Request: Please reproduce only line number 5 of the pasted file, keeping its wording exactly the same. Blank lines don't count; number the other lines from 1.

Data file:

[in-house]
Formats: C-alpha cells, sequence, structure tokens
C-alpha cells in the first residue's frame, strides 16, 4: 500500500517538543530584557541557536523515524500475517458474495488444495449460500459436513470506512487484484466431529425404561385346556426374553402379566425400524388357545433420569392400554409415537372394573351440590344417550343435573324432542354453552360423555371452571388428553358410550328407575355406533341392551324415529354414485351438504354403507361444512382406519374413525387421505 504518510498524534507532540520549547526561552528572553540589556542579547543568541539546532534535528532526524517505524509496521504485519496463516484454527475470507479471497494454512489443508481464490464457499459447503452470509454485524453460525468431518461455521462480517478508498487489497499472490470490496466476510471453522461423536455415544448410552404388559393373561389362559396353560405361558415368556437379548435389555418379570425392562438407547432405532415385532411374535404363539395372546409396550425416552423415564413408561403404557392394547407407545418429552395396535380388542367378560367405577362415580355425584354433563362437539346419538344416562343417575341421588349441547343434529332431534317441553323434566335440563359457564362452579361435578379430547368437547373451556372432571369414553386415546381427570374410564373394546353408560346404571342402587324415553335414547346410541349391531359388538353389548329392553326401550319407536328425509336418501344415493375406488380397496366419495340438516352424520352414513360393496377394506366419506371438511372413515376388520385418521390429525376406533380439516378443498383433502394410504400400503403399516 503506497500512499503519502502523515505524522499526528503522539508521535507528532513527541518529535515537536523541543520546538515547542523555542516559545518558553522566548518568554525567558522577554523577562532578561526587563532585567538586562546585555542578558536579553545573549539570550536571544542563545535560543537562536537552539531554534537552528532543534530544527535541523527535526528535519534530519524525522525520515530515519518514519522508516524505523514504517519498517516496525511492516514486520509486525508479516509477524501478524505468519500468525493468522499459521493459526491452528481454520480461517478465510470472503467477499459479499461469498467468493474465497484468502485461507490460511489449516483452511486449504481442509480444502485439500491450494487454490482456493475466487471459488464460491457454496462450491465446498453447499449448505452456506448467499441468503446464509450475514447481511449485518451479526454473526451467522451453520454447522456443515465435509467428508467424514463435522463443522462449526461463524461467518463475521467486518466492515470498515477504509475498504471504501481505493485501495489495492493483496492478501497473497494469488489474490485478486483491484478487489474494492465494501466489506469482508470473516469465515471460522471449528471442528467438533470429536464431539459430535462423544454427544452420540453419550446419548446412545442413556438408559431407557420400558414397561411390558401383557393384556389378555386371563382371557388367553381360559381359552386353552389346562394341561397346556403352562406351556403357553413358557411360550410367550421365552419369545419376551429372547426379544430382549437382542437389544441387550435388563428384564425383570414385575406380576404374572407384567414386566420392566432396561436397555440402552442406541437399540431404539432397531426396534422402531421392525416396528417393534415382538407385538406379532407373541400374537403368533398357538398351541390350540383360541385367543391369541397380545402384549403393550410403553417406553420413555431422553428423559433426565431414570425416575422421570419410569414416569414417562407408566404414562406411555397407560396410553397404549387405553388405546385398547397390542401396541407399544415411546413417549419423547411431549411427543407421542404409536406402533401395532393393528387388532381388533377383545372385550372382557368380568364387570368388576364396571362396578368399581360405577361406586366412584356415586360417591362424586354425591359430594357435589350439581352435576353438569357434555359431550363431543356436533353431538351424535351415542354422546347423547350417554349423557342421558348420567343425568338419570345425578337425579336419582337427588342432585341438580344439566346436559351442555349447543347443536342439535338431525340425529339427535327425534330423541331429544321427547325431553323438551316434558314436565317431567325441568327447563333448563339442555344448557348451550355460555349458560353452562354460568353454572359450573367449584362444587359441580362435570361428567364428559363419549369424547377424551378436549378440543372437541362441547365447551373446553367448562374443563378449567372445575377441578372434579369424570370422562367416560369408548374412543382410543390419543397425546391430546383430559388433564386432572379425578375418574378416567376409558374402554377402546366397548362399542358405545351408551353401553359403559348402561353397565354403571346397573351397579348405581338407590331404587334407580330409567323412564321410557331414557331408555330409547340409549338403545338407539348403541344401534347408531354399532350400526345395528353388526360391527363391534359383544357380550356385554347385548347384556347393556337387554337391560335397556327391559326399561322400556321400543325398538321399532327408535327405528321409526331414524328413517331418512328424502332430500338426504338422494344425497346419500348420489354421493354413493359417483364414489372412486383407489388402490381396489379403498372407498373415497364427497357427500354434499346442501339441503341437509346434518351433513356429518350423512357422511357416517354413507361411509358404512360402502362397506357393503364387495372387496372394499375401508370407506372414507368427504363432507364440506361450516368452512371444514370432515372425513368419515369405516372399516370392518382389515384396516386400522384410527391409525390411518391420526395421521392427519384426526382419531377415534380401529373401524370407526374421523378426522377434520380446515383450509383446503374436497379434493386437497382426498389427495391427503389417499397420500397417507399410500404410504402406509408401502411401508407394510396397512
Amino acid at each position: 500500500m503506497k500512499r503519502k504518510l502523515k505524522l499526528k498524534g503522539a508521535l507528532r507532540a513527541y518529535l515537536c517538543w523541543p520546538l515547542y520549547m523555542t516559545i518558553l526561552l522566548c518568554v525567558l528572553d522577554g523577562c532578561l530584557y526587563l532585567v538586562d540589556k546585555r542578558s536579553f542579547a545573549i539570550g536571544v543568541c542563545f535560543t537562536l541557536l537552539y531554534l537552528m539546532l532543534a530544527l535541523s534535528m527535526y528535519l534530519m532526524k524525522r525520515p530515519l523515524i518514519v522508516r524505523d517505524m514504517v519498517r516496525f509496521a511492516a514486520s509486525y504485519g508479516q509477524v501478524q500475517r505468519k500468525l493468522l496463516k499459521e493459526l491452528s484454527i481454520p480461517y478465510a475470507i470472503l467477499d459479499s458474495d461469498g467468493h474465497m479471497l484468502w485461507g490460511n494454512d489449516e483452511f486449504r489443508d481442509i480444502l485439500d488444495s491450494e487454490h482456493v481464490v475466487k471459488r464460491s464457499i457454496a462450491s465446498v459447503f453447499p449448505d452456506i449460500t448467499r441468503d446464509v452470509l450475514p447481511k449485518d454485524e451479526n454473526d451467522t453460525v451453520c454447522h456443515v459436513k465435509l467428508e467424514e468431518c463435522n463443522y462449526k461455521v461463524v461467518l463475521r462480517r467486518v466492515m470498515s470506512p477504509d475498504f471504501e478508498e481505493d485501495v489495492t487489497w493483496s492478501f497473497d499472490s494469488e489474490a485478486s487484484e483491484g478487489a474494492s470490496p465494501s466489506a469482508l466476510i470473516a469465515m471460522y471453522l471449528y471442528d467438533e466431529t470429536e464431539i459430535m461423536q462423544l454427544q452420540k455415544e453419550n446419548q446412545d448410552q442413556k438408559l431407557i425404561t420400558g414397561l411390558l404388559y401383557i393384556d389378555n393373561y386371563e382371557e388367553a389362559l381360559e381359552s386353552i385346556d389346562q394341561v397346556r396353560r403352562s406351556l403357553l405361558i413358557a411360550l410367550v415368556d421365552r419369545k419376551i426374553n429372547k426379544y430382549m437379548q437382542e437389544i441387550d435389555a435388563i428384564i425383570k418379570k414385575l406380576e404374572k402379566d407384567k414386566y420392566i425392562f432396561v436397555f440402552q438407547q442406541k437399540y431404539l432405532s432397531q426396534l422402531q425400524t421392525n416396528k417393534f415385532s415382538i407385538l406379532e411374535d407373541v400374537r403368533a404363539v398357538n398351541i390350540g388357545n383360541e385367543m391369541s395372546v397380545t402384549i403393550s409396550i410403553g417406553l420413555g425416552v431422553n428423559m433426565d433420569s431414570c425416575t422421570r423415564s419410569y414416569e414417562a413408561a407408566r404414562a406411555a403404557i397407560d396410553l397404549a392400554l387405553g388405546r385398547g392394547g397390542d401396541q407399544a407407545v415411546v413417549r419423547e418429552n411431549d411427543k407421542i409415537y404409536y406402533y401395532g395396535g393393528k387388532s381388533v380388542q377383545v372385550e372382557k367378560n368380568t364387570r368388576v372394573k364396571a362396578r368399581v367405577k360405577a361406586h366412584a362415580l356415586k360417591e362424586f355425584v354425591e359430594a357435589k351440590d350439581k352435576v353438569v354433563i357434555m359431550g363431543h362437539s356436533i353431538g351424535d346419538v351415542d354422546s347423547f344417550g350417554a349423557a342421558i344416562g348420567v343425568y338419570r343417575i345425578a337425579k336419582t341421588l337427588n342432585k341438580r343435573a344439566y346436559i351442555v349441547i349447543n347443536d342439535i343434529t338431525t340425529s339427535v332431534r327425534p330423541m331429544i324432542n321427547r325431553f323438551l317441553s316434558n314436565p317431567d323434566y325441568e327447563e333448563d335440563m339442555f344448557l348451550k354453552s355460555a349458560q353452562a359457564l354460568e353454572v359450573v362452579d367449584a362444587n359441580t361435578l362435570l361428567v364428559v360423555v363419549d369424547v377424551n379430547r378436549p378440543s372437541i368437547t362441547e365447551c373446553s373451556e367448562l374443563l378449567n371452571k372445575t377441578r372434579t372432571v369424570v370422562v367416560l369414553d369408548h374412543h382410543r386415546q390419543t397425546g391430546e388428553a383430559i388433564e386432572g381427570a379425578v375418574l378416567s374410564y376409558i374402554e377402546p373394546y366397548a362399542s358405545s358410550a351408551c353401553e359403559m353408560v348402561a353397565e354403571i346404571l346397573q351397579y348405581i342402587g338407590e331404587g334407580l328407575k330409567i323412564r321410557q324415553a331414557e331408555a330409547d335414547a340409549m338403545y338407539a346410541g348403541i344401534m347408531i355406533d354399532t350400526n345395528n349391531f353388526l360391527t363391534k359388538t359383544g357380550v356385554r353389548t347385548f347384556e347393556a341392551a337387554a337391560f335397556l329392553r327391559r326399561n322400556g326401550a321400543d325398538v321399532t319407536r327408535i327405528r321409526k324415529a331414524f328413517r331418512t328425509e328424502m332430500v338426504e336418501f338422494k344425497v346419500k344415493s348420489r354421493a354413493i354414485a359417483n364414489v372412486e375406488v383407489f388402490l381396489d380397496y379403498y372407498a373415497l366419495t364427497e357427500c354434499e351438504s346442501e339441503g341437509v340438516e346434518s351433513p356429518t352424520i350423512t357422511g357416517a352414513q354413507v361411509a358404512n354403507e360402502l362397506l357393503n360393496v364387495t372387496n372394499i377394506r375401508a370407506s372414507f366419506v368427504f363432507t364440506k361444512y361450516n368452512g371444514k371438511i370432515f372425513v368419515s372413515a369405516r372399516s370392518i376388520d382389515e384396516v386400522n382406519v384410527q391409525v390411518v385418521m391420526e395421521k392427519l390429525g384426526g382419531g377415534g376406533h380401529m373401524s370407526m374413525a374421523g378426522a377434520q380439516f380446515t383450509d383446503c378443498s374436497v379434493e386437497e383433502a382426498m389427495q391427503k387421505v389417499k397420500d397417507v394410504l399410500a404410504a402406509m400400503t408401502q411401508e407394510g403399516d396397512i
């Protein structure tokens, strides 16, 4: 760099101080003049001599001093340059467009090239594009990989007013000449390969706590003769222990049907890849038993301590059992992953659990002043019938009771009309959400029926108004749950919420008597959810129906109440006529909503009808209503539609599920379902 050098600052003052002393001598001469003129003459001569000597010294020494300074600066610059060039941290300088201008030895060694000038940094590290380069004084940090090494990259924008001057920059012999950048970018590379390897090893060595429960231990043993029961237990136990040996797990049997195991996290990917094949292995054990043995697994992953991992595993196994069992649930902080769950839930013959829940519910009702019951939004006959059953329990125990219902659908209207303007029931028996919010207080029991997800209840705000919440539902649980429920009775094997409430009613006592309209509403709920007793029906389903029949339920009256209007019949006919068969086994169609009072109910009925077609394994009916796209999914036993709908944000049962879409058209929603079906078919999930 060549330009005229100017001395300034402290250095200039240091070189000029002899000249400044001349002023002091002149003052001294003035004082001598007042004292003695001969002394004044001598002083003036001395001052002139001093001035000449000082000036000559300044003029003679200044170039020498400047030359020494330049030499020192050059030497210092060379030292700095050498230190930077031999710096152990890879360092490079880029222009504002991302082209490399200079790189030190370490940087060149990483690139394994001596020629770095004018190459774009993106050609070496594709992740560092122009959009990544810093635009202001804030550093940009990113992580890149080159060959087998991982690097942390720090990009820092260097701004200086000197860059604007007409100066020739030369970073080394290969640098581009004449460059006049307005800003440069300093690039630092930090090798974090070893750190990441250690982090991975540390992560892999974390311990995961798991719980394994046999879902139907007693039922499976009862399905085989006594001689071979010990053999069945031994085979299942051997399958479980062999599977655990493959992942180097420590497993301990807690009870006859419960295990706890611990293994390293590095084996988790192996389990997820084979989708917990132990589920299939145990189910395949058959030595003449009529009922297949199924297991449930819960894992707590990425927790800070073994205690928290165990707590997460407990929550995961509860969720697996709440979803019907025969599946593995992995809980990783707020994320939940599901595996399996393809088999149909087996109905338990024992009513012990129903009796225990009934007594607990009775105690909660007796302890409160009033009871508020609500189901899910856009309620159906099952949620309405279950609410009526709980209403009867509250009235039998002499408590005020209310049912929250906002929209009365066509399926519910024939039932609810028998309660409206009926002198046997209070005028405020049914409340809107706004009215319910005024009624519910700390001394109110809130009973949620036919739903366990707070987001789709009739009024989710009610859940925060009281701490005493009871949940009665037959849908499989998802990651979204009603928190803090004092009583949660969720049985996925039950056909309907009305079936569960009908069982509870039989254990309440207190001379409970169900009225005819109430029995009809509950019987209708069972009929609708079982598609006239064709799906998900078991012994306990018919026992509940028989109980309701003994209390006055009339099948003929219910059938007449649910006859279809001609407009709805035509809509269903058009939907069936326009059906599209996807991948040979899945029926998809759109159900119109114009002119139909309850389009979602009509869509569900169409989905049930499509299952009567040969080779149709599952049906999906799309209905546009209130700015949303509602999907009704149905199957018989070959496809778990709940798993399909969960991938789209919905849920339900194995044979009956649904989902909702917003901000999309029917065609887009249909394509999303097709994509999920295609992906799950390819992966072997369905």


């Protein structure tokens, strides 16, 4: 760099101080003049001599001093340059467009090239594009990989007013000449390969706590003769222990049907890849038993301590059992992953659990002043019938009771009309959400029926108004749950919420008597959810129906109440006529909503009808209503539609599920379902 050098600052003052002393001598001469003129003459001569000597010294020494300074600066610059060039941290300088201008030895060694000038940094590290380069004084940090090494990259924008001057920059012999950048970018590379390897090893060595429960231990043993029961237990136990040996797990049997195991996290990917094949292995054990043995697994992953991992595993196994069992649930902080769950839930013959829940519910009702019951939004006959059953329990125990219902659908209207303007029931028996919010207080029991997800209840705000919440539902649980429920009775094997409430009613006592309209509403709920007793029906389903029949339920009256209007019949006919068969086994169609009072109910009925077609394994009916796209999914036993709908944000049962879409058209929603079906078919999930 060549330009005229100017001395300034402290250095200039240091070189000029002899000249400044001349002023002091002149003052001294003035004082001598007042004292003695001969002394004044001598002083003036001395001052002139001093001035000449000082000036000559300044003029003679200044170039020498400047030359020494330049030499020192050059030497210092060379030292700095050498230190930077031999710096152990890879360092490079880029222009504002991302082209490399200079790189030190370490940087060149990483690139394994001596020629770095004018190459774009993106050609070496594709992740560092122009959009990544810093635009202001804030550093940009990113992580890149080159060959087998991982690097942390720090990009820092260097701004200086000197860059604007007409100066020739030369970073080394290969640098581009004449460059006049307005800003440069300093690039630092930090090798974090070893750190990441250690982090991975540390992560892999974390311990995961798991719980394994046999879902139907007693039922499976009862399905085989006594001689071979010990053999069945031994085979299942051997399958479980062999599977655990493959992942180097420590497993301990807690009870006859419960295990706890611990293994390293590095084996988790192996389990997820084979989708917990132990589920299939145990189910395949058959030595003449009529009922297949199924297991449930819960894992707590990425927790800070073994205690928290165990707590997460407990929550995961509860969720697996709440979803019907025969599946593995992995809980990783707020994320939940599901595996399996393809088999149909087996109905338990024992009513012990129903009796225990009934007594607990009775105690909660007796302890409160009033009871508020609500189901899910856009309620159906099952949620309405279950609410009526709980209403009867509250009235039998002499408590005020209310049912929250906002929209009365066509399926519910024939039932609810028998309660409206009926002198046997209070005028405020049914409340809107706004009215319910005024009624519910700390001394109110809130009973949620036919739903366990707070987001789709009739009024989710009610859940925060009281701490005493009871949940009665037959849908499989998802990651979204009603928190803090004092009583949660969720049985996925039950056909309907009305079936569960009908069982509870039989254990309440207190001379409970169900009225005819109430029995009809509950019987209708069972009929609708079982598609006239064709799906998900078991012994306990018919026992509940028989109980309701003994209390006055009339099948003929219910059938007449649910006859279809001609407009709805035509809509269903058009939907069936326009059906599209996807991948040979899945029926998809759109159900119109114009002119139909309850389009979602009509869509569900169409989905049930499509299952009567040969080779149709599952049906999906799309209905546009209130700015949303509602999907009704149905199957018989070959496809778990709940798993399909969960991938789209919905849920339900194995044979009956649904989902909702917003901000999309029917065609887009249909394509999303097709994509999920295609992906799950390819992966072997369905």